5. Friendly Resource Technology
Fairphone, run out of the Netherlands, is creating a socially responsible supply chain in the area of consumer electronics. Using responsible mining practices (and providing decent wages and good working hours), Fairphone is separating itself from the harmful practices of larger manufacturers and helping to conserve resources.
In Nigeria, a crisis has developed over the local government’s inability to collect all the waste produced. This has led to Wecycling programs, which are a group of cargo bicycles that circle the city, collecting recyclable goods. Families are encouraged to recycle and receive points on cell phones for every kilogram recycled. These points can be redeemed for more cell phone minutes, basic food items, and household goods.
7. Solar Suitcases
In the developing world, maternal mortality is a huge problem, claiming the lives of approximately 800 women a day. Solar suitcases provide enough energy for medical lighting, essential communication, and other medical instruments. This provides much-needed medical care to those who would otherwise receive no treatment for maternal complications. Solar suitcases are really improving obstetric care and include the use of “high-efficiency LED medical task lighting.”
8. Bike Sharing Systems
While carpooling and public transit are great ways to cut down on CO2 emissions, riding a bike can be just as effective. Many cities are adopting bike sharing establishments that allow people to rent a bike and drop it off when they are done. This is cutting down on the amount of carbon in the air by reducing car traffic. Smartphone apps are also being developed to make bike sharing more feasible on a city-wide scale.
9. Carbon Negative Plastic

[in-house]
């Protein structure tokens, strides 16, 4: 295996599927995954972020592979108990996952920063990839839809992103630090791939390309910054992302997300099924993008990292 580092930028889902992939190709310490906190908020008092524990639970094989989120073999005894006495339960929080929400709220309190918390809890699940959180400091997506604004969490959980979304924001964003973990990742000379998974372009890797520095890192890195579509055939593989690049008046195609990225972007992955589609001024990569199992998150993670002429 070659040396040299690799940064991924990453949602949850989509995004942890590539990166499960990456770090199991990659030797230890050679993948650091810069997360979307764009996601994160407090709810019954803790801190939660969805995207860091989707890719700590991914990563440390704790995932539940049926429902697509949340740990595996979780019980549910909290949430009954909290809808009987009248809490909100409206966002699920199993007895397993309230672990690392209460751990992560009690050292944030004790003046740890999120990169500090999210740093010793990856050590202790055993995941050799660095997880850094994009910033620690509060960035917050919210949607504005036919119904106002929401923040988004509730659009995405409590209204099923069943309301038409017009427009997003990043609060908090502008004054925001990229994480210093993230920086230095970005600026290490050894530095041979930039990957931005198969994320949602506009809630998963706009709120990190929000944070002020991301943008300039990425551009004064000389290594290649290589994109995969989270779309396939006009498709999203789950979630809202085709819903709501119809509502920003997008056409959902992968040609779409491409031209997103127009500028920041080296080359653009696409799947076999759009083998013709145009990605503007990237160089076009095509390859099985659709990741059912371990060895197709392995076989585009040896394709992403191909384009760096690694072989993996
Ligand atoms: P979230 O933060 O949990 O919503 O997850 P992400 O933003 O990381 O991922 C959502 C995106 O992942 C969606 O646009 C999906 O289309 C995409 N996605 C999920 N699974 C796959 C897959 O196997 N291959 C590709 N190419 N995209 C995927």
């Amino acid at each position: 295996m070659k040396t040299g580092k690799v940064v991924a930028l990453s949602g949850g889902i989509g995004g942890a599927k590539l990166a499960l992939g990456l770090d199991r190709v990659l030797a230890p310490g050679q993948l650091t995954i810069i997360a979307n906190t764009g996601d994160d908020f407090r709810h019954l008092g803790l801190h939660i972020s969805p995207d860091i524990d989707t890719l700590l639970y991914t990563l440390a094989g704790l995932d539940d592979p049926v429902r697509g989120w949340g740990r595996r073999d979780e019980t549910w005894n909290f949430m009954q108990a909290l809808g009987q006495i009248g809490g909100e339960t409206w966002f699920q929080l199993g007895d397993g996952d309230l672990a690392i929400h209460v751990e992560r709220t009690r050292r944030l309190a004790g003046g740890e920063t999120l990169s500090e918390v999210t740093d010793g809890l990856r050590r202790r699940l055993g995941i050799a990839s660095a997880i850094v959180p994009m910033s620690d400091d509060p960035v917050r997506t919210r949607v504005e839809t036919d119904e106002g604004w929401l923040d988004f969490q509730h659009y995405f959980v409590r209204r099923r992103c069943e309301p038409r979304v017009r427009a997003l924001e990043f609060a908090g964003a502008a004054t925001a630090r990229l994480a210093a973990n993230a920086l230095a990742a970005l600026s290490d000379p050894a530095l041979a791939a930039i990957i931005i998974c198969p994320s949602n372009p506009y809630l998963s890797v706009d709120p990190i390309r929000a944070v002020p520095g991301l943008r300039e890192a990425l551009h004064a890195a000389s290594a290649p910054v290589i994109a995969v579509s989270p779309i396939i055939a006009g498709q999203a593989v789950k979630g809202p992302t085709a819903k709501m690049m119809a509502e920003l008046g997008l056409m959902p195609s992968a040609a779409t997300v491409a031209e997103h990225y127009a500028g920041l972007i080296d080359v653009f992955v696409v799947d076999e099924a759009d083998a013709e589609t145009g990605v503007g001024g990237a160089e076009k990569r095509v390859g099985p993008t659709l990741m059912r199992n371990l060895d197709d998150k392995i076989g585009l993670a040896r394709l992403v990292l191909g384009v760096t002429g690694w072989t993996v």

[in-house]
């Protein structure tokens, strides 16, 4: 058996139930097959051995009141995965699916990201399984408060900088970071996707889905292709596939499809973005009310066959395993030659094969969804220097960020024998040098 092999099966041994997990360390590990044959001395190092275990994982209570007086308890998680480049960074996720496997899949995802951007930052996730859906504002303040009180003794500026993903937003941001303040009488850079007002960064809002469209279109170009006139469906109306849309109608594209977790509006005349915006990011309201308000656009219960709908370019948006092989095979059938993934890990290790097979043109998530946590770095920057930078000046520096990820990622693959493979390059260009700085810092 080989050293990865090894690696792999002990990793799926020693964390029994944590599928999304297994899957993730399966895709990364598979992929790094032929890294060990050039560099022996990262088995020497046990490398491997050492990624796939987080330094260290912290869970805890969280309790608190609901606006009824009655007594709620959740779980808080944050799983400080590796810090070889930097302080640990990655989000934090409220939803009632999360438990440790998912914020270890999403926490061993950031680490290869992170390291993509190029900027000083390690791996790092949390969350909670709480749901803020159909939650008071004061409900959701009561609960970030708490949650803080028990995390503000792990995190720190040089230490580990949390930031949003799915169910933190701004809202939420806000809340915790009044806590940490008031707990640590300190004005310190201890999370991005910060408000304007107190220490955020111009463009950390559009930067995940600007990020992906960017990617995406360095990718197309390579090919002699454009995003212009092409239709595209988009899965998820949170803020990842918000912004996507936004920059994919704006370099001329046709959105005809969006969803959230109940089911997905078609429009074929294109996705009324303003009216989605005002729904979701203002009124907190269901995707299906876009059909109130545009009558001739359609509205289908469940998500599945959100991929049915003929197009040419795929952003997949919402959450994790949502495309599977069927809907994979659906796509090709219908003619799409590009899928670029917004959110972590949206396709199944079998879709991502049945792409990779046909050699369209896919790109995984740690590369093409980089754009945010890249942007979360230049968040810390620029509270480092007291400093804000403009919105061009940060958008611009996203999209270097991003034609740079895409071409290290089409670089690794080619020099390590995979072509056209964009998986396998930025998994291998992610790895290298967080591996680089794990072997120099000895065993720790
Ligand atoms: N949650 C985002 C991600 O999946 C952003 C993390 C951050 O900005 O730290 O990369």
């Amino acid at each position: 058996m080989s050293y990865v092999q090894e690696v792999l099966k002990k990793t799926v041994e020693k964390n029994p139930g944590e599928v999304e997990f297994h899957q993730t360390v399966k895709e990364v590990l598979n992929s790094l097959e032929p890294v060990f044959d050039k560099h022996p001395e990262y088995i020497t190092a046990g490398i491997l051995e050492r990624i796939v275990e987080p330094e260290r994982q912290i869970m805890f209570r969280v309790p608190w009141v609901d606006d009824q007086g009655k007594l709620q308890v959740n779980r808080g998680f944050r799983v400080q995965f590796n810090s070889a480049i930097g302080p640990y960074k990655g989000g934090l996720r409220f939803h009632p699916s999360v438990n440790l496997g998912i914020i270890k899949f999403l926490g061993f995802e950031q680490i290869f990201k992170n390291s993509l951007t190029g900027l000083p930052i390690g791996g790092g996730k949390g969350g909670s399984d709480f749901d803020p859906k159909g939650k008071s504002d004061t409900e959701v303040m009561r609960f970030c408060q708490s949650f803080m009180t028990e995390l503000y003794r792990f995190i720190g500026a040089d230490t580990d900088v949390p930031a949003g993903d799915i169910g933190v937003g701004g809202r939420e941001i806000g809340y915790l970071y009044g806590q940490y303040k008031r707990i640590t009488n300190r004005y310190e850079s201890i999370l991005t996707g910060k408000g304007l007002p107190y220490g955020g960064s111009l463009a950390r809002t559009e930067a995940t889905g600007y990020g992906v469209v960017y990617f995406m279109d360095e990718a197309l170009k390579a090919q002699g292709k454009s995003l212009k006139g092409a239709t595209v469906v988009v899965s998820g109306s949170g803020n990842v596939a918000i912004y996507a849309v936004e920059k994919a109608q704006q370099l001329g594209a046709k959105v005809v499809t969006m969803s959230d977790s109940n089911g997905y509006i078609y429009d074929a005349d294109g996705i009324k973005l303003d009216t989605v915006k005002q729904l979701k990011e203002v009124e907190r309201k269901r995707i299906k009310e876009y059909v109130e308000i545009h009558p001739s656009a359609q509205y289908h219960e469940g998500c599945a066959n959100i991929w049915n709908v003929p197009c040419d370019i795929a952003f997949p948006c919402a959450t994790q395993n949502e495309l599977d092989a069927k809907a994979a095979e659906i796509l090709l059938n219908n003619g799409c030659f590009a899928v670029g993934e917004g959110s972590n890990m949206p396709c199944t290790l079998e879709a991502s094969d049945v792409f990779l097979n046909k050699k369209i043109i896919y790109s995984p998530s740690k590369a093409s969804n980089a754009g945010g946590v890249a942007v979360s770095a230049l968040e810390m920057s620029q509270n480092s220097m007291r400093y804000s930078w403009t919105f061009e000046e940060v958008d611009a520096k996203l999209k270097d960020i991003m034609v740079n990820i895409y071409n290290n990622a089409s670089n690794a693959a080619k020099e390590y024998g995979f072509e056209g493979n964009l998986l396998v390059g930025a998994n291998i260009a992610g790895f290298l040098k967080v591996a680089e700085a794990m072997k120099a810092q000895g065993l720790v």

This promising technological innovation could drastically reduce the amount of carbon in our air. Instead of using oil to create plastics, air carbon is created by trapping the carbon emissions that have already been released into the air. The amount of emissions created while making this special type of plastic is far less than that released in the process of producing traditional plastic.
10. Floating Schools
In Bangladesh, rising sea levels have already begun to force some people from their homes. One tragic result of this is that children are missing school. An incredible solution has been developed in floating classrooms: solar powered boats pick students up and teachers hold class on-board.
There are different ways to refer to the aforementioned innovations. Some of them are sustainable solutions, some deal directly with the harnessing of renewable energy, and some are just unique ways to upcycle and recycle available resources. However you want to describe them, it may be most useful to look at these ideas and technologies through the lens of progress. Climate change and environmental degradation will not be solved in one generation. It will take decades of societal and behavioral modification from the top down in order to live sustainably in a way that does not destroy the Earth’s ecosystems.
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Jake Anderson joined Anti-Media as an independent journalist in April of 2015. His topics of interest include social justice, science, corporatocracy, and dystopian science fiction. He currently resides in Escondido, California. Learn more about Anderson here!